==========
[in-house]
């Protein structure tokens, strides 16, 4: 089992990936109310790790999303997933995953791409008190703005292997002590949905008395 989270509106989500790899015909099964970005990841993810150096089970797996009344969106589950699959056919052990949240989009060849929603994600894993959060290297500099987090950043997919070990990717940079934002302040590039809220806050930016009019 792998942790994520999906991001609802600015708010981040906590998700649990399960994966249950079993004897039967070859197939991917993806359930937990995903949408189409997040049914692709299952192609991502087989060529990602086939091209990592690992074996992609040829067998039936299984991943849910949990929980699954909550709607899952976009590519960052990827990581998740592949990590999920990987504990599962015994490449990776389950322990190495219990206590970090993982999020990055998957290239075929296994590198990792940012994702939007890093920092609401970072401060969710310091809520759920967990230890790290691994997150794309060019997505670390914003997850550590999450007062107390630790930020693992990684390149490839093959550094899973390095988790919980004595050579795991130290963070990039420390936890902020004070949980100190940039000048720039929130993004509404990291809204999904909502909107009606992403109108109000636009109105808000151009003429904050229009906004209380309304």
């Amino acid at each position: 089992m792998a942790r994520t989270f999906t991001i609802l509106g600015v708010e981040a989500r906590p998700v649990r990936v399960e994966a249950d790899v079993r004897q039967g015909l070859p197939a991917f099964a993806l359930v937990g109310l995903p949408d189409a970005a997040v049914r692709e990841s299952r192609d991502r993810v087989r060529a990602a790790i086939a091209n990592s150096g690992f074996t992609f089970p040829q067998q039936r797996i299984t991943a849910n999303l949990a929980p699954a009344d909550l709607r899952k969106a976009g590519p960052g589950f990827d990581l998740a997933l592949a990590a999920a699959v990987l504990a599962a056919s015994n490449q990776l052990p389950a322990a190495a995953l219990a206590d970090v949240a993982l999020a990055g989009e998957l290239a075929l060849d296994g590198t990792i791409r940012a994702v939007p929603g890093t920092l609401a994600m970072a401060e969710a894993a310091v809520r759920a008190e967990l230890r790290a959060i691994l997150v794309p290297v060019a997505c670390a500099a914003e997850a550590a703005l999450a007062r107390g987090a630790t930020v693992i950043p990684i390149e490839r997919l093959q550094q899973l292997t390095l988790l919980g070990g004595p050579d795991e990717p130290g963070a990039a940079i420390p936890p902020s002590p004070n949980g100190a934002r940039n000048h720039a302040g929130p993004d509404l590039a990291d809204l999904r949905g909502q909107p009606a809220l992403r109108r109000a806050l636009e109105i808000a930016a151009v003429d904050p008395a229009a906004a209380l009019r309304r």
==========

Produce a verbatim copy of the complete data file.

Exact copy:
[in-house]
């Protein structure tokens, strides 16, 4: 089992990936109310790790999303997933995953791409008190703005292997002590949905008395 989270509106989500790899015909099964970005990841993810150096089970797996009344969106589950699959056919052990949240989009060849929603994600894993959060290297500099987090950043997919070990990717940079934002302040590039809220806050930016009019 792998942790994520999906991001609802600015708010981040906590998700649990399960994966249950079993004897039967070859197939991917993806359930937990995903949408189409997040049914692709299952192609991502087989060529990602086939091209990592690992074996992609040829067998039936299984991943849910949990929980699954909550709607899952976009590519960052990827990581998740592949990590999920990987504990599962015994490449990776389950322990190495219990206590970090993982999020990055998957290239075929296994590198990792940012994702939007890093920092609401970072401060969710310091809520759920967990230890790290691994997150794309060019997505670390914003997850550590999450007062107390630790930020693992990684390149490839093959550094899973390095988790919980004595050579795991130290963070990039420390936890902020004070949980100190940039000048720039929130993004509404990291809204999904909502909107009606992403109108109000636009109105808000151009003429904050229009906004209380309304």
């Amino acid at each position: 089992m792998a942790r994520t989270f999906t991001i609802l509106g600015v708010e981040a989500r906590p998700v649990r990936v399960e994966a249950d790899v079993r004897q039967g015909l070859p197939a991917f099964a993806l359930v937990g109310l995903p949408d189409a970005a997040v049914r692709e990841s299952r192609d991502r993810v087989r060529a990602a790790i086939a091209n990592s150096g690992f074996t992609f089970p040829q067998q039936r797996i299984t991943a849910n999303l949990a929980p699954a009344d909550l709607r899952k969106a976009g590519p960052g589950f990827d990581l998740a997933l592949a990590a999920a699959v990987l504990a599962a056919s015994n490449q990776l052990p389950a322990a190495a995953l219990a206590d970090v949240a993982l999020a990055g989009e998957l290239a075929l060849d296994g590198t990792i791409r940012a994702v939007p929603g890093t920092l609401a994600m970072a401060e969710a894993a310091v809520r759920a008190e967990l230890r790290a959060i691994l997150v794309p290297v060019a997505c670390a500099a914003e997850a550590a703005l999450a007062r107390g987090a630790t930020v693992i950043p990684i390149e490839r997919l093959q550094q899973l292997t390095l988790l919980g070990g004595p050579d795991e990717p130290g963070a990039a940079i420390p936890p902020s002590p004070n949980g100190a934002r940039n000048h720039a302040g929130p993004d509404l590039a990291d809204l999904r949905g909502q909107p009606a809220l992403r109108r109000a806050l636009e109105i808000a930016a151009v003429d904050p008395a229009a906004a209380l009019r309304r």